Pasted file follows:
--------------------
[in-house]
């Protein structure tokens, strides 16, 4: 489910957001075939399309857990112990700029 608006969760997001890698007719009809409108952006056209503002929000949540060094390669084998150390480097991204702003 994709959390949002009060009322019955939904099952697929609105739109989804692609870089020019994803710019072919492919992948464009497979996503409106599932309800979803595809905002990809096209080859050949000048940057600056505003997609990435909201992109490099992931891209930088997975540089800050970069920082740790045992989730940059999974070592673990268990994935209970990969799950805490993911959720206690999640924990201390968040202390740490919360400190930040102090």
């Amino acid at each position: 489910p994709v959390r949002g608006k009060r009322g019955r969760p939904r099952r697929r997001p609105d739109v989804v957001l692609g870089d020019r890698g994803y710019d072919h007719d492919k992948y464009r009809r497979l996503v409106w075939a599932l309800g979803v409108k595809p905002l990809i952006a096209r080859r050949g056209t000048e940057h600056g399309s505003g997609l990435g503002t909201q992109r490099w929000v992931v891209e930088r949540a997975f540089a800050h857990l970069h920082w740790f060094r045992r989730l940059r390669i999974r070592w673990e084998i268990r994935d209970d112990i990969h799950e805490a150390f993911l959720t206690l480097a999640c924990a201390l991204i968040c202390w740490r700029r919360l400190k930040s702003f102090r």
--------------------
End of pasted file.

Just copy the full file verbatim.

[in-house]
């Protein structure tokens, strides 16, 4: 489910957001075939399309857990112990700029 608006969760997001890698007719009809409108952006056209503002929000949540060094390669084998150390480097991204702003 994709959390949002009060009322019955939904099952697929609105739109989804692609870089020019994803710019072919492919992948464009497979996503409106599932309800979803595809905002990809096209080859050949000048940057600056505003997609990435909201992109490099992931891209930088997975540089800050970069920082740790045992989730940059999974070592673990268990994935209970990969799950805490993911959720206690999640924990201390968040202390740490919360400190930040102090």
């Amino acid at each position: 489910p994709v959390r949002g608006k009060r009322g019955r969760p939904r099952r697929r997001p609105d739109v989804v957001l692609g870089d020019r890698g994803y710019d072919h007719d492919k992948y464009r009809r497979l996503v409106w075939a599932l309800g979803v409108k595809p905002l990809i952006a096209r080859r050949g056209t000048e940057h600056g399309s505003g997609l990435g503002t909201q992109r490099w929000v992931v891209e930088r949540a997975f540089a800050h857990l970069h920082w740790f060094r045992r989730l940059r390669i999974r070592w673990e084998i268990r994935d209970d112990i990969h799950e805490a150390f993911l959720t206690l480097a999640c924990a201390l991204i968040c202390w740490r700029r919360l400190k930040s702003f102090r």